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York City ice rink deal could bring in $100K a year
A pending agreement with a national youth hockey organization could bring York City upwards of $100,000 a year, city officials estimate.
York City Council will vote Tuesday on whether to approve a plan to rent out daytime space and ice time from the York City Ice Arena to the Maryland-based Skipjacks hockey club, according to Mike Cleveland, the general manager and hockey director for the arena.
Under the terms of the seven-year lease, the organization will pay $20,000 the first year and then that fee plus an additional 3 percent each year thereafter for use of the facilities. On top of that, the group will pay for ice time, which could be as much as $100,000 a year, said Jim Gross, the city's public works director.
But the city won't see most of that money for a couple of years, said Eric Menzer, president of the York Revolution, which the city contracts to manage the arena at 941 Vander Ave.
That's because the rink will need to undergo $200,000 worth of renovations to get the facilities ready for the club, Menzer said. This won't be paid for with city money, he said — the Skipjacks organization will make "a pretty significant upfront investment" to cover the full cost of the work, which will involve turning several hundred square feet of what's now the lobby into the arena's 13th locker room, which will be specifically for the hockey school.
Because the club is paying the entire $200,000 or so, the city plans to give it that much credit in ice time, so its players will skate for free for two to three years, Menzer said.
This doesn't apply to the annual fee — the organization will still pay the $20,000, he said.
"Over the life of the lease, the city will get at least $300,000 in new revenue," Menzer said. The lease has two five-year options; if both sides choose to exercise them, the yearly rate would continue to go up by 3 percent annually, and the hockey school would continue to pay the arena's going rate for ice time.
The Skipjacks will have an under-18 and up to two under-16 teams, Cleveland said. He said the kids come from all over the country and live with local host families while they're playing hockey. They earn their high school diplomas from cyber schools.
Cleveland was pleased with the plan to rent to the hockey school because it's hard to get anyone to rent ice time during the day, he said. The ice usually sits empty during school and work hours, he said, so the possibility that the rink could lock in an organization for those 8 a.m. to 5 p.m. hours would be a boon to the arena and the city.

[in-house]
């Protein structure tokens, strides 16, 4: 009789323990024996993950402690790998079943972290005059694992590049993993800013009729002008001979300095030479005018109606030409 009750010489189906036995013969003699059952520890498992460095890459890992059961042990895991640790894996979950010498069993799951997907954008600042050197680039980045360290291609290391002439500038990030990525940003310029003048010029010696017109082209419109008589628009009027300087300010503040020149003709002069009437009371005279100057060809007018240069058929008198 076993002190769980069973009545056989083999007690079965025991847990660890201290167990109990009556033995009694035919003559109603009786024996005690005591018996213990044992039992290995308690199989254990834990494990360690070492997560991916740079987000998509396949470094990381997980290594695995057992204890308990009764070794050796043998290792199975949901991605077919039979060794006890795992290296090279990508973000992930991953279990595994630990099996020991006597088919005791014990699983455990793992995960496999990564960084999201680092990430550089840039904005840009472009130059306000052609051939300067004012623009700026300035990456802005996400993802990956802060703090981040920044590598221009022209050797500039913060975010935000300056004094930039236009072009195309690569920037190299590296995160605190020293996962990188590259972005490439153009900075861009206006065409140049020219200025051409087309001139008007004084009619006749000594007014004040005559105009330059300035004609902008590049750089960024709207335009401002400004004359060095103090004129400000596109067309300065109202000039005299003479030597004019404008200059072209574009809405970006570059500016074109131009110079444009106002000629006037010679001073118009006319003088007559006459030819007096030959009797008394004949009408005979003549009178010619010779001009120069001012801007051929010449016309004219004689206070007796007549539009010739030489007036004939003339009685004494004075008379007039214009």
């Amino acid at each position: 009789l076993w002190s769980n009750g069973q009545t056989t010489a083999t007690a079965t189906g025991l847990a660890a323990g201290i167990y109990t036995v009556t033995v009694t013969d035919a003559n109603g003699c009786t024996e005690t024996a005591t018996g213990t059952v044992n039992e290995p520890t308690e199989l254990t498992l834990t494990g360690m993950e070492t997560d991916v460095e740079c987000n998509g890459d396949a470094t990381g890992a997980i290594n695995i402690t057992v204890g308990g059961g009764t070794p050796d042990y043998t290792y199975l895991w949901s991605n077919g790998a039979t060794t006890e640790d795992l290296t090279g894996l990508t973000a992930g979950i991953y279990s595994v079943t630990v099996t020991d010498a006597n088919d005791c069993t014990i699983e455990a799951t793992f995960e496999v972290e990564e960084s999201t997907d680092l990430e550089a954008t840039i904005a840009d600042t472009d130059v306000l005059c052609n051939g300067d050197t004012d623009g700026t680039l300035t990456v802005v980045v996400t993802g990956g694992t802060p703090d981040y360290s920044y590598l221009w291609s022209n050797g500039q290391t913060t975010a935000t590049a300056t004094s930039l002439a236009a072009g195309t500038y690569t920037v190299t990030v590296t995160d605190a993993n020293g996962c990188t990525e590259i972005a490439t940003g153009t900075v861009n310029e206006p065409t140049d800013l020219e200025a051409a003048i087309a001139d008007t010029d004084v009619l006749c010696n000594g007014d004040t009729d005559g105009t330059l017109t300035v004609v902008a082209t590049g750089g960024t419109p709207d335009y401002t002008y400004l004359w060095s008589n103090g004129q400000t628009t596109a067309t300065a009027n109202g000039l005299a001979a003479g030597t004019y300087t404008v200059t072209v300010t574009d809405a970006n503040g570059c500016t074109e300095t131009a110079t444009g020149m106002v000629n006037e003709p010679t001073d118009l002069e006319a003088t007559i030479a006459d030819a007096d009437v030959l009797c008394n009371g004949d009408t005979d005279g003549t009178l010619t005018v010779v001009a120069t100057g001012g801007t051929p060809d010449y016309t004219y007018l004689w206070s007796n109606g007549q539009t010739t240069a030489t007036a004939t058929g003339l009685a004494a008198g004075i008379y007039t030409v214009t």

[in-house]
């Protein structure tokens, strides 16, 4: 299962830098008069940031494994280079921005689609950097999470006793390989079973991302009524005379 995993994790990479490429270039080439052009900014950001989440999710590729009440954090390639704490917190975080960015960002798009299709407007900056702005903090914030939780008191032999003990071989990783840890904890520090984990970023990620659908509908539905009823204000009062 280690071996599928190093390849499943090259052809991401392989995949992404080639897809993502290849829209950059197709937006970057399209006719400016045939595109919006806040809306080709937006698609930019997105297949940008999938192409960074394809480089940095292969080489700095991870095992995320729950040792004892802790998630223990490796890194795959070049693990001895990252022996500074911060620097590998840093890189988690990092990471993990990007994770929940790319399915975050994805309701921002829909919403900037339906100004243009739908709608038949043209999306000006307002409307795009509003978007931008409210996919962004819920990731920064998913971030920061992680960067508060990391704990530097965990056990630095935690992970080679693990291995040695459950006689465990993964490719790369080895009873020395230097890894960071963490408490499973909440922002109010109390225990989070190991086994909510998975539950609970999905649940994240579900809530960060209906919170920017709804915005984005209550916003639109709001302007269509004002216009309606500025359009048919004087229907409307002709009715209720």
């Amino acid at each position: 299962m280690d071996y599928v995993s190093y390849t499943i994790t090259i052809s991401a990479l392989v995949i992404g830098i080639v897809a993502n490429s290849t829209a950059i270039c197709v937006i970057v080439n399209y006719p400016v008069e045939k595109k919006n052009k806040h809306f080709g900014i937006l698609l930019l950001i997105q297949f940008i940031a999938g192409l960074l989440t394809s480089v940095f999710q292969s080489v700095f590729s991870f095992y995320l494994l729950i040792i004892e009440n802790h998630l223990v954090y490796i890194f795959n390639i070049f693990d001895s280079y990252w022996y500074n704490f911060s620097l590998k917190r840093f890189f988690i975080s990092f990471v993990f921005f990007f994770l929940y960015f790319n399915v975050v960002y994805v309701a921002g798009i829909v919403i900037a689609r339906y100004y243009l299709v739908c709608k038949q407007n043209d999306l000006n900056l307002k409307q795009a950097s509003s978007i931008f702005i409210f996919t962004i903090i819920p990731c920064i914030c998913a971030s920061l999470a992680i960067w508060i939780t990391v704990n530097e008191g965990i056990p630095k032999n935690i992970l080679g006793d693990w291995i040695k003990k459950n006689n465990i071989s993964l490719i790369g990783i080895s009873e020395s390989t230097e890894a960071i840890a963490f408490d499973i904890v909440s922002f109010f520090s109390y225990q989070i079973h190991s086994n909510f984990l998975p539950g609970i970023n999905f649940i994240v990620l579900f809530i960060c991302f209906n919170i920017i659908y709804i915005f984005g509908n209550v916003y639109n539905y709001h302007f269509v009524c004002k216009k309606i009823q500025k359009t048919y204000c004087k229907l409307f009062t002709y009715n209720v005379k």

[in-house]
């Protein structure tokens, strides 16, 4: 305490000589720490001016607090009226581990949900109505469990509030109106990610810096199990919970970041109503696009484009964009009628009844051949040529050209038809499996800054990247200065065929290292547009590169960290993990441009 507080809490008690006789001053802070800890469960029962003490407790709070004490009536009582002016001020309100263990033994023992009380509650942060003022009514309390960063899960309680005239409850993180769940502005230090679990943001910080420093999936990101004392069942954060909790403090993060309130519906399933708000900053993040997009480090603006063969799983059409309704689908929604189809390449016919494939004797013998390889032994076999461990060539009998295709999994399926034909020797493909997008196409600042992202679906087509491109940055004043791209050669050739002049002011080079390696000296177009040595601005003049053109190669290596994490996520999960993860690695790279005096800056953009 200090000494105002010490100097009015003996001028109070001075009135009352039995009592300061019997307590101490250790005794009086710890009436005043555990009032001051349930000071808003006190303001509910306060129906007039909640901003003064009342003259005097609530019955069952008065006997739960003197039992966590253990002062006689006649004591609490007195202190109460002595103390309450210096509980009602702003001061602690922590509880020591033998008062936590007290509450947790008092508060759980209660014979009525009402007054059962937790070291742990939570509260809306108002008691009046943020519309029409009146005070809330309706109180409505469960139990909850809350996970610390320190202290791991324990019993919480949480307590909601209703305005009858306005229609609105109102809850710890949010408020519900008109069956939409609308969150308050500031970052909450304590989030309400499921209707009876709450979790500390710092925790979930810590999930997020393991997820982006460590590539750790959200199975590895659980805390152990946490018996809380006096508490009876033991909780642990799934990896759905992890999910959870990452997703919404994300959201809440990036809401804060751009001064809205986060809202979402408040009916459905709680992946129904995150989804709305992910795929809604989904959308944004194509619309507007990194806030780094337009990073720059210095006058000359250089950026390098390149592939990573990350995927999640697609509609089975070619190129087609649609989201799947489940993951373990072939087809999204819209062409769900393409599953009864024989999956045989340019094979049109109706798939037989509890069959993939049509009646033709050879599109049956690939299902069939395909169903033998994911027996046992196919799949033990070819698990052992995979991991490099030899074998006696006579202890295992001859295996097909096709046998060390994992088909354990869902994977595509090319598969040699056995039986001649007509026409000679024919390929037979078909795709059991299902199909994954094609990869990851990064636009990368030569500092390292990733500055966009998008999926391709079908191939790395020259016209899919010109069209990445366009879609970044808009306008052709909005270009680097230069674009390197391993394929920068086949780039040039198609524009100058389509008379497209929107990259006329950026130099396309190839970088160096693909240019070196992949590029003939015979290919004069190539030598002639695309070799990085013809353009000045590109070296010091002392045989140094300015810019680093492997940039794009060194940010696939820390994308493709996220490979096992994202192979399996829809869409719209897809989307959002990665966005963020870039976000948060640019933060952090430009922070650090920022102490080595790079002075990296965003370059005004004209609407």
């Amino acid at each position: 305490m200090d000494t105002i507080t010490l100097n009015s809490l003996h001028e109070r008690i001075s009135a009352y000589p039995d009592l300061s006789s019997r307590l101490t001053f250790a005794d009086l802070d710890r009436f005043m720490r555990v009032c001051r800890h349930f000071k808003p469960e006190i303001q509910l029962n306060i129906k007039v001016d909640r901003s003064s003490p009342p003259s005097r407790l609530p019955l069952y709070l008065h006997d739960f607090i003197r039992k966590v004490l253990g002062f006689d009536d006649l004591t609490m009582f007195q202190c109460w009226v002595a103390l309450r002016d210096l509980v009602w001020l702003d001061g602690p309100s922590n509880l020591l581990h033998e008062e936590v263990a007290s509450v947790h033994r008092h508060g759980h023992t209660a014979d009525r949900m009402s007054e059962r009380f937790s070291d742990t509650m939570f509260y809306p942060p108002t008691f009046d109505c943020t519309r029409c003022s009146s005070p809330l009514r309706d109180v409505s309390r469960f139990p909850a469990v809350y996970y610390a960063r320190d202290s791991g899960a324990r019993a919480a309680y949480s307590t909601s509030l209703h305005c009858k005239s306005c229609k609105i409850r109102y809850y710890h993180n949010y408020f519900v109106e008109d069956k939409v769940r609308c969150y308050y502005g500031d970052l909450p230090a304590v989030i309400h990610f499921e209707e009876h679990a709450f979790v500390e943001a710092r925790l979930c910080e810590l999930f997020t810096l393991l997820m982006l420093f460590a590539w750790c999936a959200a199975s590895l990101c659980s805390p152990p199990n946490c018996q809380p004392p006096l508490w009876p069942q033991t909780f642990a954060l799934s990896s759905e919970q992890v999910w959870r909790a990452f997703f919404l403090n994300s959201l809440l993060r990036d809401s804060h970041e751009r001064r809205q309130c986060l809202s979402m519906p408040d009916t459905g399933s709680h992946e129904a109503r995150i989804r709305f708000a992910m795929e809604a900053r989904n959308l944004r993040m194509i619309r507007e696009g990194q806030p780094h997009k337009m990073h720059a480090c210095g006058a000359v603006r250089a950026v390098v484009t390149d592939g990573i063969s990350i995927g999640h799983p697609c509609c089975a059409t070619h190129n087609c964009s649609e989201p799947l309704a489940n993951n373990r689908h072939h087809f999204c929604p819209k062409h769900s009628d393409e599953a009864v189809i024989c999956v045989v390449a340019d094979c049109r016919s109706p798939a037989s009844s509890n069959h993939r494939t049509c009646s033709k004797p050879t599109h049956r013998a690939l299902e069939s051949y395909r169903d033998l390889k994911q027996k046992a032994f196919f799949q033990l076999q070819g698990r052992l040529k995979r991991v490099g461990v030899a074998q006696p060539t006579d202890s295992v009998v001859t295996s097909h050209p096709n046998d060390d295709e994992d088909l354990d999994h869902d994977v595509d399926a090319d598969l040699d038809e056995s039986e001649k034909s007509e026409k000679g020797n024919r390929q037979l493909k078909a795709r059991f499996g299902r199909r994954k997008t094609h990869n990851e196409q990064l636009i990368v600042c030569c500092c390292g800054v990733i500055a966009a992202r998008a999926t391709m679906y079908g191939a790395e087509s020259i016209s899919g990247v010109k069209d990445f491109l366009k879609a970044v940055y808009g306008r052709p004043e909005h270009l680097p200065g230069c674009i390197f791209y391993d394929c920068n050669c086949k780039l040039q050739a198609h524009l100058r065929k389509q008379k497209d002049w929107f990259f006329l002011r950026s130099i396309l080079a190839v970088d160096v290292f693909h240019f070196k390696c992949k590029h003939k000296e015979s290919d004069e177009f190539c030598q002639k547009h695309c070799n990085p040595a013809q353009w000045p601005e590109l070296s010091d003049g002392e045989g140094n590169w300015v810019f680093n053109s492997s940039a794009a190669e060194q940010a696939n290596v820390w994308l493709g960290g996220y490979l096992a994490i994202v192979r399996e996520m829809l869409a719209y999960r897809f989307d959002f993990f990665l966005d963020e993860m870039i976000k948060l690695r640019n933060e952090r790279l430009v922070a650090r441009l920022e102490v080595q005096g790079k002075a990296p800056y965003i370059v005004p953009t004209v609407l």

"For me, it's a home run," he said. "This is ice time you can't really rent."
The Skipjacks' season runs from September until March, according to Jason Kersner, one of the organization's coaches and owners. They're part of the U.S. Premier Hockey League, so after a couple weeks' training in August, they'll play the likes of the Jersey Hitmen and the Connecticut Junior Whalers.
He said the school will start with two teams but eventually add two more, going from about 40 to 45 kids to twice that. They all do on-ice training in the morning and then school work in the afternoon.
Kersner said the organization has previously used this arena as an alternate home-ice facility.
"We have a great relationship with York," he said.
In 2001, the city took on $7.3 million in debt to build the rink. Menzer at that point was the city's economic development director; he advocated strongly for building the rink.
The city defaulted on a payment on that debt two years later, in November 2003. It has made regular payments since. The city has budgeted a payment of $621,402.50 in 2016, and around the same for each of the following five years. The current plan is for the city to pay off the bond by 2021, according to this year's budget document.
The York Revolution is now contracted by the city to operate the arena. The city and that organization came to a four-year agreement to that effect in 2014. As management of the arena, the Revolution negotiated the Skipjjacks lease on behalf of the city, Menzer said, but the money will go directly to the city.